Paleontology highlights problems with my favorite bad newspaper. Also, Check out the glyptodonts!

Not, in fact, a dinosaur: But still interesting.
Not, in fact, a dinosaur: But still interesting.Courtesy Ryan Somma
The Telegraph, the only newspaper brave enough to bring us stories about lost monkeys, unusual looking cats, and the daily trials and tribulations of British pensioners, is one of my favorites. I mean, I’m not going to read about giraffe penis mixups in so called “real” newspapers.

That’s why it's so painful for me to read, in an otherwise intellectually impeccable publication, headlines like this:

Dinosaurs hit rivals like athletes hit balls:
Glyptodont dinosaurs had a finely-adapted tail with a "sweet spot" which clubbed rivals in the same way as tennis or cricket players hit balls, scientists say.

Do you see the trouble here? Oh, glob, it feels like a hot sauce-coated cheese greater rubbing against my eyes. No… it’s like a mace-painted micro-plane on my corneas.

Let’s walk through it. “Hits rivals like athletes hit balls,” I like. We won’t get into why, but I like it. And the “sweet spot” part is good too—it gets right to the meat of the story.

But do you see the problem?!

“Glyptodont dinosaurs”? “Glyptodont dinosaurs”?!

It makes me want to hit someone with a novelty hammer so large that it could actually seriously wound him or her.

I mean, I’d understand if they said something like “dimetrodon dinosaurs,” because, you know, they look a little dinosaury, even if they were synapsids, and lived in the Permian. And it might even be reasonable to say something like “pteranodon dinosaurs,” because they were reptiles too, after all, and at least they were around in the Mesozoic.

But glyptodonts? They were mammals! Argh! And they lived up into the Pleistocene… they were around at the same time as humans! Oh, Telegraph…


Glyptodonts were basically armadillos the size of small cars. They had massive, armored tails, and, apparently, scientists have figured that there was a particular spot on the tail where they would most likely try to center force when swinging the appendage to defend themselves. Like bat- and racquet-using athletes who try to hit balls with a certain area of the bat or racquet to balance power and stress on their wrists and arms, some glyptodont species grew a large spike right at this “sweet spot,” suggesting that it was a practical development, and not just generally for show.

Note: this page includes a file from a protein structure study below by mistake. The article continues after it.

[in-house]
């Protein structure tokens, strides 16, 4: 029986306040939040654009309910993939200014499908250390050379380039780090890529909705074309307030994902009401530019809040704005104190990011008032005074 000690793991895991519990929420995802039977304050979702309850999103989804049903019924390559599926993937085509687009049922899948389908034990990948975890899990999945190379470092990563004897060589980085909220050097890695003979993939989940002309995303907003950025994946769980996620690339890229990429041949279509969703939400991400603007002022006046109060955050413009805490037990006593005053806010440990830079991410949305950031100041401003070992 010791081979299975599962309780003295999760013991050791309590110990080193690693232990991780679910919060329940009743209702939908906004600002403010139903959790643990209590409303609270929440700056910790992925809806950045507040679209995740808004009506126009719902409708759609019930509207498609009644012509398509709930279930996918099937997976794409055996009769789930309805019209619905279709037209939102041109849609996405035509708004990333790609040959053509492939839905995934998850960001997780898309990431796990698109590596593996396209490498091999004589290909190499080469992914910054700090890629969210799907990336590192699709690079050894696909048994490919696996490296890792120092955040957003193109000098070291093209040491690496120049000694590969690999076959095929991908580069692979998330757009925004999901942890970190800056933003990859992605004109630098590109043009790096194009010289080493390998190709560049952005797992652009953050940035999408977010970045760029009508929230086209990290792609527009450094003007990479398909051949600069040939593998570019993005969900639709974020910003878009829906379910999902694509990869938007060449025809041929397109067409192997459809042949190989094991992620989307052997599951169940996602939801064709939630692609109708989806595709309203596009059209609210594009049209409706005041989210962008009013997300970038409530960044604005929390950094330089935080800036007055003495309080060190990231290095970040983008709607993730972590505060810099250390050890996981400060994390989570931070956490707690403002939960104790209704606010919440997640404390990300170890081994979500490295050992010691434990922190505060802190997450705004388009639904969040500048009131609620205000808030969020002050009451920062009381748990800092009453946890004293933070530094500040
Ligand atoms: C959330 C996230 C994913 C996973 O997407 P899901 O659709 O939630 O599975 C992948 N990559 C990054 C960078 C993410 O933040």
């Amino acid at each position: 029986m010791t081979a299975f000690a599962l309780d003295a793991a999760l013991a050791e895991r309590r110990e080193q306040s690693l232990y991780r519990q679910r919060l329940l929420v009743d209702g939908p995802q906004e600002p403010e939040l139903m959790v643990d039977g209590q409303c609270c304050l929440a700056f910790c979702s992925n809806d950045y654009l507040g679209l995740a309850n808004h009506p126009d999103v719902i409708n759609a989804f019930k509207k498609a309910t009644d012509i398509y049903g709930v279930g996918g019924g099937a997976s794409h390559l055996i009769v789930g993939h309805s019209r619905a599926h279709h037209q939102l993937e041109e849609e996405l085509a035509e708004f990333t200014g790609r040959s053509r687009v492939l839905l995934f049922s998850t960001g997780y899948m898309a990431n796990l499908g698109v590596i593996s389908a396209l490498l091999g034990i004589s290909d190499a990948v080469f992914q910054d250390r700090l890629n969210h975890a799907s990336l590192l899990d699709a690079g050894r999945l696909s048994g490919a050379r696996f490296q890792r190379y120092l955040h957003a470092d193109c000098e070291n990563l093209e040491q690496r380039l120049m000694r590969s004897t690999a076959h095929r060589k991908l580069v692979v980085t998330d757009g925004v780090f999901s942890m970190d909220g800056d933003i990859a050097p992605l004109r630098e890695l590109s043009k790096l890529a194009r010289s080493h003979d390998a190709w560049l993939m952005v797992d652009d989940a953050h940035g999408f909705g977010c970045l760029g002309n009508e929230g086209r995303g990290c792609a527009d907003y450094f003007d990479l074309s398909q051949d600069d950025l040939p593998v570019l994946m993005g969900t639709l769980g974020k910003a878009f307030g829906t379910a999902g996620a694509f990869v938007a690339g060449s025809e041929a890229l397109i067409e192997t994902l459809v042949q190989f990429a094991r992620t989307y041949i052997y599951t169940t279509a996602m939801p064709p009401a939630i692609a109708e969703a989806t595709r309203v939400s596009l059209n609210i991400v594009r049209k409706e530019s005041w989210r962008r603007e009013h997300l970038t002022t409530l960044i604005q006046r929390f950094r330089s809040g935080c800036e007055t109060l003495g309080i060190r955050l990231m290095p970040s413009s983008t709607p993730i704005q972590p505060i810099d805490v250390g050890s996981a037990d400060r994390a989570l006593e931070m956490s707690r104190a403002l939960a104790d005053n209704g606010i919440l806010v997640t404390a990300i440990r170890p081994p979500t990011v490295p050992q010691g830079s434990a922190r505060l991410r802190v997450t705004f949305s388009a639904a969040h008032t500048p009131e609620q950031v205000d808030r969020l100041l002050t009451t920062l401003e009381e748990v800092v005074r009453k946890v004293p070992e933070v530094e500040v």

What, though, do you suppose glyptodonts were hitting with that tail? They first evolved in South America, where the top predators were a group of massive flightless birds, nicknamed “Terror birds.” But as big and scary as the terror birds were, glyptodonts were substantially more massive, and the armor alone seems like overkill, let along the club tail. Also, there’s some debate as to whether the terror birds were even carnivorous.

But, then again, organisms don’t evolve traits like that for nothing. So hopefully something was getting clubbed. Like dinosaurs.

PS—Check out the SMM’s dinos and fossils gallery for skeletons of both a glyptodont and a terror bird. See how very un-dinosaur they are.

Your Comments, Thoughts, Questions, Ideas

Anonymous's picture
Anonymous says:

The term dinosaur is often used to describe many things that are old- like the clunkers that now fill the used car lots.
It's all relative,baby!
Still I found the article enjoyable and educational.

posted on Wed, 08/26/2009 - 5:12pm
JGordon's picture
JGordon says:

With utter horror: Nooooo!

posted on Wed, 08/26/2009 - 7:34pm
Thor's picture
Thor says:

Just wait until it's used to reference Brett Favre.

posted on Thu, 08/27/2009 - 10:51am
curious's picture
curious says:

heheh. nice one. i will help you spread that term usage in that aspect. but maybe farve will have nice arms and be able to throw balls as well as athletes and glyptodonts can hit balls.

posted on Thu, 08/27/2009 - 9:47pm
JGordon's picture
JGordon says:

Here: This article is a little better, and it never uses the term "dinosaur."

posted on Thu, 08/27/2009 - 9:35am
mdr's picture
mdr says:

I think the terror bird you mention in your last few paragraphs is very dinosaurish, since birds are considered by many paleontologists to be coelurosaurs. Birds are often referred to as avian dinosaurs.

posted on Thu, 08/27/2009 - 1:26pm
SyDnEy_RaE's picture
SyDnEy_RaE says:

that think is interesting but

posted on Thu, 08/27/2009 - 4:44pm

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